Opening an auction house

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When I was attending auction school, we would go out at night to various local auction houses to practice our bid calling and stage presence. I think that was when I decided … some day I wanted to open an auction house myself.

We’re based in Columbus, Ohio with over 2,000,000 people in the greater Columbus-metro area. That was one consideration but not the only one. More importantly, we had established ourselves as auctioneers in the central-Ohio area before we opened an auction house — a critical detail for almost anyone opening an auction house themselves.

While there are exceptions to this rule, it is generally thought that an auctioneer with established relationships with attorneys, real estate brokers, accountants, retirement facility administrators, bankers, trust officers and the like is in much better condition to open an auction house, than one without those contacts.

Maybe no different than learning to drive before buying a car … auction houses cost money to own/rent and operate. These expenses include cash/financing to purchase or rent, taxes, insurance, utilities, maintenance, staff and marketing in addition to profit out to the owner. Without knowing how to drive or having those sources of personal property in place, these costs can begin to accumulate well before any income (benefit) begins.

Auction houses operate based upon basically one of two models — either taking in consignments and/or buying property which is then sold at the auction. Either model (maybe somewhat less if buying to resell) takes a solid “book of business” to sustain any longevity — that is past clients who are loyal and are likely to continue to be clients of the auction house and refer others to the auction house.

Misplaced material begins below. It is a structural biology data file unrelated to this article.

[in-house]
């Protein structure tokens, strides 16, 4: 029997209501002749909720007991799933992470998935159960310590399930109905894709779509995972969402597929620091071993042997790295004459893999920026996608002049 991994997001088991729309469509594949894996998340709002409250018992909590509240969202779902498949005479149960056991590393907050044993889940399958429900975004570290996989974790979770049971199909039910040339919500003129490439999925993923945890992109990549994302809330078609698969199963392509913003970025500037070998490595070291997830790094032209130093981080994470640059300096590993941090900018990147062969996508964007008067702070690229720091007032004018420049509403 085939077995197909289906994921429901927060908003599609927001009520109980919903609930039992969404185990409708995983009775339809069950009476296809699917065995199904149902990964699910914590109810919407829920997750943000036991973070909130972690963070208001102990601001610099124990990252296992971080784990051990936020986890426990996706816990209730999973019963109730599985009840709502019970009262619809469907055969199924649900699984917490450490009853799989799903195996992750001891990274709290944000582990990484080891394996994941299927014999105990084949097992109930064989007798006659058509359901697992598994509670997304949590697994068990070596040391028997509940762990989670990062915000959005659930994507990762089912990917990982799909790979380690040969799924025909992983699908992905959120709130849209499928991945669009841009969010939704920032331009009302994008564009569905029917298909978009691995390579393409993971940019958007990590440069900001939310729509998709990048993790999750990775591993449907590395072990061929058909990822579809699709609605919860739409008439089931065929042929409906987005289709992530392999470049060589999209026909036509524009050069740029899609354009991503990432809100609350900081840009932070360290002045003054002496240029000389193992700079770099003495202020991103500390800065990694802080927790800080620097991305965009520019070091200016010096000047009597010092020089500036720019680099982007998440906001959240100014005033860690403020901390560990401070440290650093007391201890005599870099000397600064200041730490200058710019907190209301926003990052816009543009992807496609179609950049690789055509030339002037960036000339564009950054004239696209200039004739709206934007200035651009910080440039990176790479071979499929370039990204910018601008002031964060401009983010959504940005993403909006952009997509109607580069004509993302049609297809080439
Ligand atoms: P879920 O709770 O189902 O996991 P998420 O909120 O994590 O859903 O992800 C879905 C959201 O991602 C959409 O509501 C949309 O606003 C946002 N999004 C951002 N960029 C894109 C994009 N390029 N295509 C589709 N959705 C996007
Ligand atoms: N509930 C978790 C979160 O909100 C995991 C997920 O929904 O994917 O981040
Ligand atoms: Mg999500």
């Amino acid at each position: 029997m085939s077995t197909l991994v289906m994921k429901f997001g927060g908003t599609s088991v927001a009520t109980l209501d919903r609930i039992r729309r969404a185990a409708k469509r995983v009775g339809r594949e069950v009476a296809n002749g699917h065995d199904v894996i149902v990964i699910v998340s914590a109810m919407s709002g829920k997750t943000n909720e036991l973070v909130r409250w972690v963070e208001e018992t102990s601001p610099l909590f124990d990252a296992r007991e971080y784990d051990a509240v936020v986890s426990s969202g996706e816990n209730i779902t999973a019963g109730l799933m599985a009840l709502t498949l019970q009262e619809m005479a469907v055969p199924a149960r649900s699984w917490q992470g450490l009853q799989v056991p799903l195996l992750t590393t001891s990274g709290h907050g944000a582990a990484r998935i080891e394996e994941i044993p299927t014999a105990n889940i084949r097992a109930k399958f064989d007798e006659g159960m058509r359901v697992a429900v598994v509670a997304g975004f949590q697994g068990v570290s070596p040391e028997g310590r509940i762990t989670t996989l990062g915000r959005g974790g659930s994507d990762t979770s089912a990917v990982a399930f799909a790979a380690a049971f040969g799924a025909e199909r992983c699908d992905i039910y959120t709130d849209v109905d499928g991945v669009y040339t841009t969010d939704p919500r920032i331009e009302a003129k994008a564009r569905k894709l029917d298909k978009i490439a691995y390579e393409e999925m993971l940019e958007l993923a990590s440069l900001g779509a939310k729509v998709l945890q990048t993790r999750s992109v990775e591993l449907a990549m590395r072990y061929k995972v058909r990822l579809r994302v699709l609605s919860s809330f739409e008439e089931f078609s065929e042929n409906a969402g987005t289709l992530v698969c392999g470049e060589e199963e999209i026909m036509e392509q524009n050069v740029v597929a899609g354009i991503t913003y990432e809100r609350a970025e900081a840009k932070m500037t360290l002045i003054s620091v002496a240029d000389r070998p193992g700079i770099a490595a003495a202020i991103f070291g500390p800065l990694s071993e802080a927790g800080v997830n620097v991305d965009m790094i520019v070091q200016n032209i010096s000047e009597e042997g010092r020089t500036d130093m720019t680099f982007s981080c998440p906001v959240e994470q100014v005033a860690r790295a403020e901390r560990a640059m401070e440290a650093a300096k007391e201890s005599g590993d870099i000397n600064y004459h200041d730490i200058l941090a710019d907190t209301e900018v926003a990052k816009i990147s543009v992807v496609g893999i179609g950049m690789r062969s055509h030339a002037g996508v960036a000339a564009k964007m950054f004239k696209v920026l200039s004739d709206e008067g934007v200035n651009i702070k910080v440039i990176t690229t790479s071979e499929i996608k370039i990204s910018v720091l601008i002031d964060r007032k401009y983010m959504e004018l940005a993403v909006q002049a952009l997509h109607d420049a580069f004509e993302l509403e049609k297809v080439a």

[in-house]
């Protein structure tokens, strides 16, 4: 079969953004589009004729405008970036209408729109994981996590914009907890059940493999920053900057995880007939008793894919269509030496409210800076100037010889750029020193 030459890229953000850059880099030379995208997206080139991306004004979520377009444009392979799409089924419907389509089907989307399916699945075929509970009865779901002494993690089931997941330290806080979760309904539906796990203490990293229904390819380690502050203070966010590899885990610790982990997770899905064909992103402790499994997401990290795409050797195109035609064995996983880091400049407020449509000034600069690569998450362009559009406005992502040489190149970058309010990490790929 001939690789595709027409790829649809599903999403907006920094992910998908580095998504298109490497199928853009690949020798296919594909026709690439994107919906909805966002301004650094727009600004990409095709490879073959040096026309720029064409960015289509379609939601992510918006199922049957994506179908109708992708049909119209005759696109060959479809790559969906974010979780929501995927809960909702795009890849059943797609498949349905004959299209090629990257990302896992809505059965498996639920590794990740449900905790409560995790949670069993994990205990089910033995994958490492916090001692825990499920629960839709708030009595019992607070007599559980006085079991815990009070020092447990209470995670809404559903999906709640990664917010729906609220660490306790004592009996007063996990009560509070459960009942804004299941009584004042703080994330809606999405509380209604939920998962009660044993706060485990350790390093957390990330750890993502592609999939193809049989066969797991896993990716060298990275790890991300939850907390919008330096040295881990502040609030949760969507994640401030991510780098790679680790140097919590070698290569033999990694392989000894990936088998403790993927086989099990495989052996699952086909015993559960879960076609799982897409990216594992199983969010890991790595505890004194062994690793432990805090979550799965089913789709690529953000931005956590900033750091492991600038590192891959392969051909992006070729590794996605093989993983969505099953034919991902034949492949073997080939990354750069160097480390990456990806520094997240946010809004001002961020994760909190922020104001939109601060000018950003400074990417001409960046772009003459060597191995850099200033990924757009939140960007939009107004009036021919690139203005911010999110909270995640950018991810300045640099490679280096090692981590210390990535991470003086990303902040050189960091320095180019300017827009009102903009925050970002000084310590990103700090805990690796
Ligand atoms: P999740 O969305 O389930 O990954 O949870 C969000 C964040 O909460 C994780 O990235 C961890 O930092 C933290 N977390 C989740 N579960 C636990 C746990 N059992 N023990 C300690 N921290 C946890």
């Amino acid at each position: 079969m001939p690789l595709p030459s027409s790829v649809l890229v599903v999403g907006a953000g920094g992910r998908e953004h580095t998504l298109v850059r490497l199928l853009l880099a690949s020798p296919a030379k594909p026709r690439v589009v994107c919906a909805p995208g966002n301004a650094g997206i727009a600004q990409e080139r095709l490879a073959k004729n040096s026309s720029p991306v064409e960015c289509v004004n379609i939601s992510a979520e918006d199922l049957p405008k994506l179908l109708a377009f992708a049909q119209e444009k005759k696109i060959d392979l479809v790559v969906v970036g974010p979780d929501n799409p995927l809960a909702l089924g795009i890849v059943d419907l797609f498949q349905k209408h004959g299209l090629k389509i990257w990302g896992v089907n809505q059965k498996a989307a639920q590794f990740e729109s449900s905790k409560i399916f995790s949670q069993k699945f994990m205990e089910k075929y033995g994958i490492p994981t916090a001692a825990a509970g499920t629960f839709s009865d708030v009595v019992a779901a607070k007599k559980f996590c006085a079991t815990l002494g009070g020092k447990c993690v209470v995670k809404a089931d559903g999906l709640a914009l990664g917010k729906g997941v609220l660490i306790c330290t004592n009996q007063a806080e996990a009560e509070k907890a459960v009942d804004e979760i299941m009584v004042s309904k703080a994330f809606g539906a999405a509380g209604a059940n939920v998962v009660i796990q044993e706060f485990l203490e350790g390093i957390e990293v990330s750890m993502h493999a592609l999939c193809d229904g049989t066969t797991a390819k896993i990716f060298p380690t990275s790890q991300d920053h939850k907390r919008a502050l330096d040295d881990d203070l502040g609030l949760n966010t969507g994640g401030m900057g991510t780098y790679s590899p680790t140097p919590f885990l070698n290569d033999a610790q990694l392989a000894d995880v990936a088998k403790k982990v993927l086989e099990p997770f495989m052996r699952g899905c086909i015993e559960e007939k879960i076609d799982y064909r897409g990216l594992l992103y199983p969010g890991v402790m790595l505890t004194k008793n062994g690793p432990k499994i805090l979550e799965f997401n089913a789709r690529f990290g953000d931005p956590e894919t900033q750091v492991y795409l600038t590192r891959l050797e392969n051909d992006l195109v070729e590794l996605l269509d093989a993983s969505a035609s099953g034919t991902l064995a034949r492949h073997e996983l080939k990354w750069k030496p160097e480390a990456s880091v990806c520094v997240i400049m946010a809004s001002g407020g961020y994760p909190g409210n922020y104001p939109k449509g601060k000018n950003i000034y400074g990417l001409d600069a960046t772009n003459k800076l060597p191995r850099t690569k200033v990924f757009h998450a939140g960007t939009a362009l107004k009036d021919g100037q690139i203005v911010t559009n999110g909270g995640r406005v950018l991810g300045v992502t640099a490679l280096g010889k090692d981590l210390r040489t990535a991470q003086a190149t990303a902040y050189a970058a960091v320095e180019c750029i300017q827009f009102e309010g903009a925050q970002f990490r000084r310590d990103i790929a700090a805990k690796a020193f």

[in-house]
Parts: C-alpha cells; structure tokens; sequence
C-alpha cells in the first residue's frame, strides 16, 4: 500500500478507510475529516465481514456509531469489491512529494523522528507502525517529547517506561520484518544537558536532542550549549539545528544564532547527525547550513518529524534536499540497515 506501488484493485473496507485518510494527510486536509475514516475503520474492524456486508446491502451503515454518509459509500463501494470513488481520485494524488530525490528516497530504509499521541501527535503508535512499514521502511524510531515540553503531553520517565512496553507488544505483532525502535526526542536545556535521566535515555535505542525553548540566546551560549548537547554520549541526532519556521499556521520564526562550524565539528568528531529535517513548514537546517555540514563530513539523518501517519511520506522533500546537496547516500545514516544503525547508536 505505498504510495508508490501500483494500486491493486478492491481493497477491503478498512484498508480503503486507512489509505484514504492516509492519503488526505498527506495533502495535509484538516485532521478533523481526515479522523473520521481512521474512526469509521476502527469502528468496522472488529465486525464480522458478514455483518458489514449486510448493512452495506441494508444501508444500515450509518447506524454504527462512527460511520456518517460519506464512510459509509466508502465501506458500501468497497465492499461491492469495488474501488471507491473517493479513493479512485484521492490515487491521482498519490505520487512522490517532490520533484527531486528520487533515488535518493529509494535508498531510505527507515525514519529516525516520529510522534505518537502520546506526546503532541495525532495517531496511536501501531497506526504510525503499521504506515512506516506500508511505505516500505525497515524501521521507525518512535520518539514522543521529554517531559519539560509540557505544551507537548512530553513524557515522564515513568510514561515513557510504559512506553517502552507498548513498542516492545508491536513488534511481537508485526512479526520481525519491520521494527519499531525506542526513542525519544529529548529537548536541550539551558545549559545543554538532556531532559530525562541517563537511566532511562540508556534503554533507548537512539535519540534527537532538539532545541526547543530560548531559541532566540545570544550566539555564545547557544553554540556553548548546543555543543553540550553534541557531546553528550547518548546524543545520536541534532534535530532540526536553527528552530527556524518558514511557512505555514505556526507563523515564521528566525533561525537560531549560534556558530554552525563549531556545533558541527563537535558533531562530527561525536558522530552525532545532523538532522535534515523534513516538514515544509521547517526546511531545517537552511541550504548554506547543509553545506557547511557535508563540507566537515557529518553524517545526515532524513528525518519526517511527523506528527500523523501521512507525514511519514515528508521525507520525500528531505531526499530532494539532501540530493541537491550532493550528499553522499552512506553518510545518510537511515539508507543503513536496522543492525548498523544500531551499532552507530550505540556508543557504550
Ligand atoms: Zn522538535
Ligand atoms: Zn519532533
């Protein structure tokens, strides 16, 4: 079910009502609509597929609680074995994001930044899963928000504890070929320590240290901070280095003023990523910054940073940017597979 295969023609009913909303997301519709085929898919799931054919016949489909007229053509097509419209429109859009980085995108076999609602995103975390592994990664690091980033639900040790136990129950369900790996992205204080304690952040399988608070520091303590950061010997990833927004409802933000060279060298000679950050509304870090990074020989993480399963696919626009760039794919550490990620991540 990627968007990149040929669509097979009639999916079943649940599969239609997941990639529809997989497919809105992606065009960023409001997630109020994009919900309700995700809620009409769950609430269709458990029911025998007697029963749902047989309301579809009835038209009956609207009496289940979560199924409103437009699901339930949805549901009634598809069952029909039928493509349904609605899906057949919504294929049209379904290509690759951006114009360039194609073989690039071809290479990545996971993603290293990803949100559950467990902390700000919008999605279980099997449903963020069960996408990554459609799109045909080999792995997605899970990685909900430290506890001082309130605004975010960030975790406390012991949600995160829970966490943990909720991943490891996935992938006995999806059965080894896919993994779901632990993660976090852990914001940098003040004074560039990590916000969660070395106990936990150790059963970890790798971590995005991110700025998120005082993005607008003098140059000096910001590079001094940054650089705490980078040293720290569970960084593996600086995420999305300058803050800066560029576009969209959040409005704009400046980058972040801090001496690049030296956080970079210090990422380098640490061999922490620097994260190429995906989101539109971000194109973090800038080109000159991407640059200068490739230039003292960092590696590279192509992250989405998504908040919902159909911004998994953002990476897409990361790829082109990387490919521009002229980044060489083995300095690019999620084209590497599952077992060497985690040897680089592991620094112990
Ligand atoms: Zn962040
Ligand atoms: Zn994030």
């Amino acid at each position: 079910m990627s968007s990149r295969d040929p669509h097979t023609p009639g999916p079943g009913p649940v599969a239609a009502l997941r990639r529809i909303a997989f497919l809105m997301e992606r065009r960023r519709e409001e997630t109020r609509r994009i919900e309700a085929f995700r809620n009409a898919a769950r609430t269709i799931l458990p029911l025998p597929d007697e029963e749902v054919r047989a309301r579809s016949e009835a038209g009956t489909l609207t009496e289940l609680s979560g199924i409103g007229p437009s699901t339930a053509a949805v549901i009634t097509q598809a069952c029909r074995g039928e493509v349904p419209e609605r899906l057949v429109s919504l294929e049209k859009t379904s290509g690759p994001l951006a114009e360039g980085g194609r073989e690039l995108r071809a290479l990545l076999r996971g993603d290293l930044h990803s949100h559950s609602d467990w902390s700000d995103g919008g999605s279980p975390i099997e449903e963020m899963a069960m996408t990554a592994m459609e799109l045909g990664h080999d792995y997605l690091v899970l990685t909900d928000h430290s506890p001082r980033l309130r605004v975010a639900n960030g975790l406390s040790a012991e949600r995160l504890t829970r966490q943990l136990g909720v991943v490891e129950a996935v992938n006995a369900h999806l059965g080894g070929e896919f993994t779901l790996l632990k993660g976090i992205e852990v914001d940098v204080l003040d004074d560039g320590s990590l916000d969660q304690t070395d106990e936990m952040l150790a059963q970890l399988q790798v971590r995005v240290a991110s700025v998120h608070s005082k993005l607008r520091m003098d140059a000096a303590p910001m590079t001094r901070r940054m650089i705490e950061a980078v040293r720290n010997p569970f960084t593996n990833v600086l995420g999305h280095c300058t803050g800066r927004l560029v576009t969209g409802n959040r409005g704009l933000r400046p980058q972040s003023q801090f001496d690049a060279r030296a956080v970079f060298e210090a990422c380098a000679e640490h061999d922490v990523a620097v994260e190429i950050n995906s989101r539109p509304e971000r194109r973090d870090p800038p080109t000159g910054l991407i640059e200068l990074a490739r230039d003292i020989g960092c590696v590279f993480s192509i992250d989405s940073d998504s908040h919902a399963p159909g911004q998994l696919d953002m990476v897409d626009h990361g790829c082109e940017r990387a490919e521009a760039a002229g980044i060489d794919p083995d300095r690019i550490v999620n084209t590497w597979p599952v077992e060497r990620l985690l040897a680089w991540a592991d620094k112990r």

Another lesson auction house owners often learn is that good bidders (and buyers) often make good sellers. If a bidder/buyer senses you’re getting good money for firearms, coins, jewelry and the like, where do they think to sell those types of items? At your auction house.

Auction houses over time can become as much of an event as an auction, where people tend to know each other, socialize and plan to attend the next one. Auction houses that work on a regular schedule (every Wednesday, for example) tend to have the most dedicated (repeat) audience.

Most auction houses are either owned or rented and both have advantages and disadvantages. Owning gives a titleholder equity and stability, but constant maintenance, repairs and the like. Renting is less commitment where an auctioneer could move with sufficient notice and avoid some maintenance costs, but with a landlord’s say in how long you can remain in possession.

Mike Brandly, Auctioneer, CAI, CAS, AARE has been an auctioneer and certified appraiser for over 30 years. His company’s auctions are located at: Mike Brandly, Auctioneer, RES Auction Services, and Goodwill Columbus Car Auction. He serves as Distinguished Faculty at Hondros College, Executive Director of The Ohio Auction School, and an Instructor at the National Auctioneers Association’s Designation Academy and Western College of Auctioneering. He is faculty at the Certified Auctioneers Institute held at Indiana University and is approved by The Supreme Court of Ohio for attorney education.